The Mexican Teachers’ union is a preview of things to come in Obamerica. Not only is it insanely powerful and brutally violent, but it’s also a hereditary guild whose members sell their jobs or pass them on to their kids. Unsurprisingly the education system isn’t very good, but it is embedded.
The leftist PRI may have decided that they are the only ones who can confront the teachers’ union and the arrest of Elba Esther Gordillo is a major shot across the bow.
Attorney General Jesus Murillo Karam accused Gordillo and her top aides of misusing more than 2.6 billion pesos – the equivalent of slightly more than $200 million – in union money.
Some of the money was wired to accounts in Switzerland, he said, while other funds were used on plastic surgery. Some $2.1 million was spent at the Neiman Marcus store in San Diego, Calif.
Authorities arrested Gordillo, 68, when she arrived near Mexico City on private jet from San Diego. Gordillo maintains a $1.6 million home in La Jolla, a San Diego suburb. Among the questionable expenditures that caught the attention of investigators, Murillo Karam said, were hangar rental and aircraft maintenance in San Diego.
Her detention marked a singular strike against the chief of a union that was once a pillar of support for the Institutional Revolutionary Party (PRI), and comes at a crucial early stage as President Enrique Pena Nieto, a PRI member who took office Dec. 1, seeks to enhance his public support.
Opinion polls often rank Gordillo as the least popular of major political figures in Mexico. While not holding elected office currently, she has been both a senator and deputy in Congress. She’s widely blamed for an educational system that has kept Mexican children scoring lower on standardized tests than most other countries of its size or importance.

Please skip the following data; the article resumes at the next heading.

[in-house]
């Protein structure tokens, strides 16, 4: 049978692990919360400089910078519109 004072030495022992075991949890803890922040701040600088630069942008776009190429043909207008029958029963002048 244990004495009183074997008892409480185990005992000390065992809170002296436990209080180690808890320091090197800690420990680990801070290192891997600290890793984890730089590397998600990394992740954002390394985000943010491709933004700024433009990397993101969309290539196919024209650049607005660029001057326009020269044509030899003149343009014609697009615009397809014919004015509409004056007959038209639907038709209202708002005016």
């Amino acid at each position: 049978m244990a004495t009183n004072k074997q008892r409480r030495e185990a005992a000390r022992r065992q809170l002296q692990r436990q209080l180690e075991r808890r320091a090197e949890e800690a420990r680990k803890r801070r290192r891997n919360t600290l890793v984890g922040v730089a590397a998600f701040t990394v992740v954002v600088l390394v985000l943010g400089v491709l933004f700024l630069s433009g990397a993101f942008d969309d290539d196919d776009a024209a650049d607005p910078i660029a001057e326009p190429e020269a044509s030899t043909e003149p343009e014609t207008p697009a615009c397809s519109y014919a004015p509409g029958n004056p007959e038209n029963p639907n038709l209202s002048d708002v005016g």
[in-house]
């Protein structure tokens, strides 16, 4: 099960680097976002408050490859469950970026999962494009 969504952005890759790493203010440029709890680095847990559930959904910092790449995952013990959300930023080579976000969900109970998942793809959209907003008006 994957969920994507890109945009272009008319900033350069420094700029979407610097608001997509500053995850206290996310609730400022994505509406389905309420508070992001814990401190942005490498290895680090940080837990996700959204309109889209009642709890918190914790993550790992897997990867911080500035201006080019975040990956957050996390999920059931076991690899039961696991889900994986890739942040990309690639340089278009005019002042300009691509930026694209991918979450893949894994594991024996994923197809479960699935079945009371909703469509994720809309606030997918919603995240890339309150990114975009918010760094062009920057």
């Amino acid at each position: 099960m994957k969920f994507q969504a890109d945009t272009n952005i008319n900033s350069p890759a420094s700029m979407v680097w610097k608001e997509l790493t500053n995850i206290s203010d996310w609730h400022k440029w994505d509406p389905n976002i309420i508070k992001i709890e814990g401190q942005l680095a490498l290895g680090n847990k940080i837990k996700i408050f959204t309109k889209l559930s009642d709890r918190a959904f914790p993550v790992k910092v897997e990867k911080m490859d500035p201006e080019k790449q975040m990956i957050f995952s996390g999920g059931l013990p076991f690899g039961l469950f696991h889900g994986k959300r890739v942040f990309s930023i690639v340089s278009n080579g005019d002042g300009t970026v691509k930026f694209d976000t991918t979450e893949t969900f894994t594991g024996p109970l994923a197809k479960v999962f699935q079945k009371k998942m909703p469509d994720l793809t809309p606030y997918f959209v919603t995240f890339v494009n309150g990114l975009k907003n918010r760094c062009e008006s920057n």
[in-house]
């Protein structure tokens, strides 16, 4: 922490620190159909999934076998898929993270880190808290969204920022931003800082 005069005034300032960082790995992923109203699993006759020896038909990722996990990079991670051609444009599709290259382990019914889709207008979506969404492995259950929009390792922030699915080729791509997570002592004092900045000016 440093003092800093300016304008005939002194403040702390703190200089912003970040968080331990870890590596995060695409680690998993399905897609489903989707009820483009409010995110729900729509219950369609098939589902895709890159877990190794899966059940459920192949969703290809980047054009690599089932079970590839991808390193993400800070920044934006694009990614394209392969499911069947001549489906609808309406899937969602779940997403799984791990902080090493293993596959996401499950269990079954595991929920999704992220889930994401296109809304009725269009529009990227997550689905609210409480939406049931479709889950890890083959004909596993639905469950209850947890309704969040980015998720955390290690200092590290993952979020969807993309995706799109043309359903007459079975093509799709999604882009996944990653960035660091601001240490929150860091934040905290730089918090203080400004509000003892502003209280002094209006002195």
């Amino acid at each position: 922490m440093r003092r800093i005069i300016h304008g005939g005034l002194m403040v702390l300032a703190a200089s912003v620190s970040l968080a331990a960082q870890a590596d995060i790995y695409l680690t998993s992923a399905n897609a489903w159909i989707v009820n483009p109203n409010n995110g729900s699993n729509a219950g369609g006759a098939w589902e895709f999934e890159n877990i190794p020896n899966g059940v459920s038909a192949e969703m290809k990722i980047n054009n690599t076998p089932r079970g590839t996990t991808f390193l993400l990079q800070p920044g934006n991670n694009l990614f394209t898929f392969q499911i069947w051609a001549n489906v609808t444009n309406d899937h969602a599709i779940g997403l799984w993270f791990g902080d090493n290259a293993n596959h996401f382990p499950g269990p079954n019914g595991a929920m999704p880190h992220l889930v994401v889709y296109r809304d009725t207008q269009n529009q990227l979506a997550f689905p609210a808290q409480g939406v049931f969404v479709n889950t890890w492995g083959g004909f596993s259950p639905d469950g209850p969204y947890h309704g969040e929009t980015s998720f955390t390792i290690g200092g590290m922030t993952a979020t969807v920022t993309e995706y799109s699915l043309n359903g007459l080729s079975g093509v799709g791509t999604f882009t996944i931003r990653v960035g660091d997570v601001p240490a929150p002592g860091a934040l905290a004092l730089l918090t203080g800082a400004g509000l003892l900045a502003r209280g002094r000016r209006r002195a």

Gordillo, who holds the lofty title of “president for life” of the 1.5 million-member teachers’ union, abandoned her unconditional support of the PRI in the last decade, when the PRI was out of power, and became a political broker, delivering votes to the parties and candidates of her choice.
And that may mean that this is less about reform and more about the PRI consolidating its control over the teachers’ union. Corruption in Mexico isn’t really prosecuted unless it’s convenient for other political interests.
Removing Gordillo and penalizing her can also be seen as a thuggish PRI move to remind the union who controls the country now.
Under Gordillo, who’s been in her position for 24 years, the union controlled the hiring of teachers. In some parts of Mexico, teachers’ jobs have been bought and sold, and the union rakes off money from salaries of phantom teachers.
In 2008, she bought 59 Hummers to give her aides in 2008, only to raffle them off when the media brought the purchase to light.
The United States isn’t really that much better off. We’re developing a Mexican style bureaucracy with powerful unions holding entire cities hostage in corrupt bids to enhance their own wealth and power.
“This is a woman who was able to successfully confront three successive presidents and to essentially block any attempt at reform, albeit cosmetic, in the education sector,” Mr. Guerra said. “This goes beyond education reform. This goes toward re-establishing the rule of the state.”